In relation to the war as a whole, it would be difficult to overestimate the victory of the united nations in Africa. It marks the end of the first stage of the offensive from the west against the European axis partners. It has assured the united nations control of the Suez canal, of Egypt, of the Atlantic ports of west Africa, and, now, of the whole southern shore of the Mediterranean. North Africa, in fact, becomes a base for much greater offensives, which will gain in striking force because of the concentration of sea and air power in conjunction with land forces now available in that area.
Speaking in Montreal on October 16, last, less than a month before the military occupation of French North Africa by the allied forces. I felt obliged to point out that after three
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years of war, nowhere had the balance been turned decisively against the enemy. Here was the position as I then described it:
In 1940, Britain held; in 1941, Russia held; at the present stage of war, Britain is still holding; Russia is still holding; China, despite the years of her resistance, is still holding. A precarious balance is being maintained on the Atlantic, in the middle east, and in the Pacific. Very critical battles are at the moment in progress. Others loom upon the horizon. There is, however, no sign that, as yet, the tide of war has definitely turned.
. The victory of the united nations in North Africa is a decisive victory. It may well come to mark the definite turn of the tide of war in the whole struggle against Italy and Germany. How strongly the tide had set in the opposite direction will be realized when we recall that to-dav is the third anniversary of the nazi invasion of the low countries and of the real assault upon France; and when we reflect upon the successive acts of successful aggression which followed that day.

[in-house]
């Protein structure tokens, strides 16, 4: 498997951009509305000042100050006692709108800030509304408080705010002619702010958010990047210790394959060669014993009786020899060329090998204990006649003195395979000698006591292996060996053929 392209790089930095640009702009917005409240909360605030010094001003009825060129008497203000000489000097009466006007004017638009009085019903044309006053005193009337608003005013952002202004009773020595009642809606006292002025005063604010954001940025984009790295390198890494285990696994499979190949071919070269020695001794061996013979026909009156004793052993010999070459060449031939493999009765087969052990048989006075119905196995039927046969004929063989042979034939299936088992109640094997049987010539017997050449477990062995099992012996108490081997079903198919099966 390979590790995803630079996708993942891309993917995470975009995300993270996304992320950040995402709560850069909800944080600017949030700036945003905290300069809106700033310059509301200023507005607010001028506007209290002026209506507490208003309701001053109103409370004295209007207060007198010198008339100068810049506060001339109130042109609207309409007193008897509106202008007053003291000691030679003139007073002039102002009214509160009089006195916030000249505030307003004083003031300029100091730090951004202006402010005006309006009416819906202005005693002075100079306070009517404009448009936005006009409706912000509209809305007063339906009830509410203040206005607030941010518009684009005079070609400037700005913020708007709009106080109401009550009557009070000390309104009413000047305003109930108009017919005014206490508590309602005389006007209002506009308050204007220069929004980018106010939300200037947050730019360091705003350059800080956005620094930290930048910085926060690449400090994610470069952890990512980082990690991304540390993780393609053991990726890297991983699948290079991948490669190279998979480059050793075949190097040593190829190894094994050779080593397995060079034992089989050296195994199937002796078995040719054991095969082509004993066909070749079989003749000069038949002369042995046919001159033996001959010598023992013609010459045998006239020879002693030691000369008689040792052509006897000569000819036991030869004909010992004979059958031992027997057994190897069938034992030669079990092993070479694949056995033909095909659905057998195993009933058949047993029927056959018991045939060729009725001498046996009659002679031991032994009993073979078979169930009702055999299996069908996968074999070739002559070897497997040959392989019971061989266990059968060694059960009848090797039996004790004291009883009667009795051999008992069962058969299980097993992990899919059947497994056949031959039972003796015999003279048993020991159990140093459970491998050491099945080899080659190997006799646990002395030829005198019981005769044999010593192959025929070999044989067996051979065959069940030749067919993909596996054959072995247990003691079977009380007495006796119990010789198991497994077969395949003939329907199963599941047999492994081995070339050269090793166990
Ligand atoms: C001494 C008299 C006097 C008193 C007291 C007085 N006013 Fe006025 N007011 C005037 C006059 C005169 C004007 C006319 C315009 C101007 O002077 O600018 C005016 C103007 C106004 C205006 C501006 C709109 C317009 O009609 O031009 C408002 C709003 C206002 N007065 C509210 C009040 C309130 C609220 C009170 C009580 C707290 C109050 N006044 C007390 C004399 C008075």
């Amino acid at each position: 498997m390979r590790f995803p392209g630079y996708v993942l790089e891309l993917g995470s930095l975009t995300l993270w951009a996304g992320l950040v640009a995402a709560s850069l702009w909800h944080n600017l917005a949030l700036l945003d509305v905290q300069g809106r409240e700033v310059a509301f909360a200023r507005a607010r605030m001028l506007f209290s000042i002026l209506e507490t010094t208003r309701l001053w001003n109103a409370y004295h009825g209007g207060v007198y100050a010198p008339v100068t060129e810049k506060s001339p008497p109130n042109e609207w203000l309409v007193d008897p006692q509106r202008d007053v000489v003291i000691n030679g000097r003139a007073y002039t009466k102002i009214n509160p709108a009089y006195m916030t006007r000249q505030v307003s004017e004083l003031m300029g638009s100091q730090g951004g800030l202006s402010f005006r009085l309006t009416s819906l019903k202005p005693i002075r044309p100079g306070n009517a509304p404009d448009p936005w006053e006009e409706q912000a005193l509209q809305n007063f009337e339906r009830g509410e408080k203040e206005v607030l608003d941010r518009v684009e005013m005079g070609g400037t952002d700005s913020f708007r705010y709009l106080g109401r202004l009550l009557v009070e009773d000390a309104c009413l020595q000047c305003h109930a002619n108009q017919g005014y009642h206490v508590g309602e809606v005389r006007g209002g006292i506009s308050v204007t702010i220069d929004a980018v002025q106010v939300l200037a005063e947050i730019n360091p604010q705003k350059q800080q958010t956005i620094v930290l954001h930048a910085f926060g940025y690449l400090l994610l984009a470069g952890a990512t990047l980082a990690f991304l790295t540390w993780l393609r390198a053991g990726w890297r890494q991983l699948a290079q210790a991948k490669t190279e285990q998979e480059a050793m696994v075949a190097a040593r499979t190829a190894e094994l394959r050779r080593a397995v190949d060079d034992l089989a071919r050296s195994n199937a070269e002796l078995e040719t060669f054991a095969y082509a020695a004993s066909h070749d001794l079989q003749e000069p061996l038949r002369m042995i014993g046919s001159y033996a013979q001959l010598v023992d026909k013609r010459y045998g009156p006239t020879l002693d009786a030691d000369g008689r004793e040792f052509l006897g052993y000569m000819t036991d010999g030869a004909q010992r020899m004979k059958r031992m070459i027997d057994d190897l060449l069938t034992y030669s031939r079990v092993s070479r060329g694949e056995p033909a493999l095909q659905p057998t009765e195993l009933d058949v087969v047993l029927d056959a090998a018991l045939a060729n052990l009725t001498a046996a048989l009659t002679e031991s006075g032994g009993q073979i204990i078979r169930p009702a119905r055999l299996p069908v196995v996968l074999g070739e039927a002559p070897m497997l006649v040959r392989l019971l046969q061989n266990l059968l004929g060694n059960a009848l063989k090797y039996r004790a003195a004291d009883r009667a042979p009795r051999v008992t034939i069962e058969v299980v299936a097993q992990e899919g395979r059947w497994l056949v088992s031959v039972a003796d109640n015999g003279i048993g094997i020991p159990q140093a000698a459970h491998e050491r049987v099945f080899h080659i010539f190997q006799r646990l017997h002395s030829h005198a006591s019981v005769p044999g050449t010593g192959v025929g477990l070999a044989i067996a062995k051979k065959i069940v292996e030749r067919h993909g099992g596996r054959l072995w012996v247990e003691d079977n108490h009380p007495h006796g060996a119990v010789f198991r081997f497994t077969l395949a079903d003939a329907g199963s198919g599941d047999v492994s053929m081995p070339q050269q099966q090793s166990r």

In paying a tribute to-day to the victors of Tunis and Bizerte, we remember the feats of arms of all ranks, also the skilled and patient generalship which inspired confidence and dared to wait until every detail had been perfected before a victorious offensive was launched. We may, I think, recall with pride the share Canadian airmen have taken, over the past two years, in all the campaigns in the western desert. We remember, too, that ships and men of Canada's navy were among those that, in November last, helped to escort the great armada which carried the British and American armies to North Africa. In the months since, many of our ships have given a good account of themselves. Two have been lost in action in the Mediterranean. Nor do we forget the officers and non-commissioned officers of Canada's army who have been gaining battle experience with the British first army.
It is also a matter of pride for Canadian workers and Canadian industry to remember that they provided a large part of the transport and armoured vehicles which carried the British eighth army from Egypt and Tunisia.
I have felt that hon. members would wish to have on the records of this house a formal expression of the feelings of the people of Canada upon the signal victory of the united nations in Africa. Accordingly, I have prepared a resolution which, with the permission of the house, I should now like to move. I
Allied Victory in North Africa
have shown the resolution to my hon. friend the leader of the opposition who has kindly agreed to second it.
We, the members of the House of Commons of Canada, in parliament assembled, desire to express our great satisfaction at the decisive victory which has attended the arms of the united nations and destroyed axis power on the continent of Africa.
We desire also to record our admiration of the courage and skill of the sea, land and air forces of the united nations so admirably combined into a single fighting unit.
We wish also to convey to the Prime Minister of Great Britain, to the President of the United States, to General Eisenhower, the Commandey-in-Chief, and to the other allied commanders, and to all ranks serving under them our congratulations on the telling results achieved by the careful planning and effective coordination of allied efforts in Africa.
Subtopic: VICTORY OP ALLIED FORCES IN NORTH AFRICA- RESOLUTION OF CONGRATULATIONS